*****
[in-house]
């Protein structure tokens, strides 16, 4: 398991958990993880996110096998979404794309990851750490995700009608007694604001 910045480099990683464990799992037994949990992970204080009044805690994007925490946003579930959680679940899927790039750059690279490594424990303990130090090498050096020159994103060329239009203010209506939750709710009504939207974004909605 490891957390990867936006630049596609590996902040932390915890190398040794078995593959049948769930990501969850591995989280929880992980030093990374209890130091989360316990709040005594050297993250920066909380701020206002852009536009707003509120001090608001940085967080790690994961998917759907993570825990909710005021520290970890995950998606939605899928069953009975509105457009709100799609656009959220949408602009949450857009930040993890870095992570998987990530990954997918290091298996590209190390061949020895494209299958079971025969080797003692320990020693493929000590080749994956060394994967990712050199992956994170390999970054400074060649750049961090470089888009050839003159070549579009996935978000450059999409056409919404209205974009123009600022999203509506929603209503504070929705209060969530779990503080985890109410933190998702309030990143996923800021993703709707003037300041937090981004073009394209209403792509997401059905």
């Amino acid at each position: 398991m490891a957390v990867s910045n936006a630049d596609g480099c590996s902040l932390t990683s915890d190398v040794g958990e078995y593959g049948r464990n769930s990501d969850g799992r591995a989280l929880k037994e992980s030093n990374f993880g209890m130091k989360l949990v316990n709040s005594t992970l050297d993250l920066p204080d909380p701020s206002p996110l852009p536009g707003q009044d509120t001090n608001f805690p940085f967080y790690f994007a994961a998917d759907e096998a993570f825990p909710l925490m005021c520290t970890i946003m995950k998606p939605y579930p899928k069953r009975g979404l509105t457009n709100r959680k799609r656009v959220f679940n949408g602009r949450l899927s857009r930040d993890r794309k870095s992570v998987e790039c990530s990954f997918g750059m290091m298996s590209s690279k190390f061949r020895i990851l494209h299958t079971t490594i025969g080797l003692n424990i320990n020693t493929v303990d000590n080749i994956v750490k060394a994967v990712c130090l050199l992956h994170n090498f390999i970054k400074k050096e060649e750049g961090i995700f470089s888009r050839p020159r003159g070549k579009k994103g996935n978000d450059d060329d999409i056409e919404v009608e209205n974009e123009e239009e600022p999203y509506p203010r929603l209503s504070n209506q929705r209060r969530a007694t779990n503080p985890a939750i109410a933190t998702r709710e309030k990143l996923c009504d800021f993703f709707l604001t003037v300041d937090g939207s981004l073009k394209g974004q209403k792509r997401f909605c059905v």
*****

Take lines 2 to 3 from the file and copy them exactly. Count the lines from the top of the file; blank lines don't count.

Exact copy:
């Protein structure tokens, strides 16, 4: 398991958990993880996110096998979404794309990851750490995700009608007694604001 910045480099990683464990799992037994949990992970204080009044805690994007925490946003579930959680679940899927790039750059690279490594424990303990130090090498050096020159994103060329239009203010209506939750709710009504939207974004909605 490891957390990867936006630049596609590996902040932390915890190398040794078995593959049948769930990501969850591995989280929880992980030093990374209890130091989360316990709040005594050297993250920066909380701020206002852009536009707003509120001090608001940085967080790690994961998917759907993570825990909710005021520290970890995950998606939605899928069953009975509105457009709100799609656009959220949408602009949450857009930040993890870095992570998987990530990954997918290091298996590209190390061949020895494209299958079971025969080797003692320990020693493929000590080749994956060394994967990712050199992956994170390999970054400074060649750049961090470089888009050839003159070549579009996935978000450059999409056409919404209205974009123009600022999203509506929603209503504070929705209060969530779990503080985890109410933190998702309030990143996923800021993703709707003037300041937090981004073009394209209403792509997401059905």
């Amino acid at each position: 398991m490891a957390v990867s910045n936006a630049d596609g480099c590996s902040l932390t990683s915890d190398v040794g958990e078995y593959g049948r464990n769930s990501d969850g799992r591995a989280l929880k037994e992980s030093n990374f993880g209890m130091k989360l949990v316990n709040s005594t992970l050297d993250l920066p204080d909380p701020s206002p996110l852009p536009g707003q009044d509120t001090n608001f805690p940085f967080y790690f994007a994961a998917d759907e096998a993570f825990p909710l925490m005021c520290t970890i946003m995950k998606p939605y579930p899928k069953r009975g979404l509105t457009n709100r959680k799609r656009v959220f679940n949408g602009r949450l899927s857009r930040d993890r794309k870095s992570v998987e790039c990530s990954f997918g750059m290091m298996s590209s690279k190390f061949r020895i990851l494209h299958t079971t490594i025969g080797l003692n424990i320990n020693t493929v303990d000590n080749i994956v750490k060394a994967v990712c130090l050199l992956h994170n090498f390999i970054k400074k050096e060649e750049g961090i995700f470089s888009r050839p020159r003159g070549k579009k994103g996935n978000d450059d060329d999409i056409e919404v009608e209205n974009e123009e239009e600022p999203y509506p203010r929603l209503s504070n209506q929705r209060r969530a007694t779990n503080p985890a939750i109410a933190t998702r709710e309030k990143l996923c009504d800021f993703f709707l604001t003037v300041d937090g939207s981004l073009k394209g974004q209403k792509r997401f909605c059905v």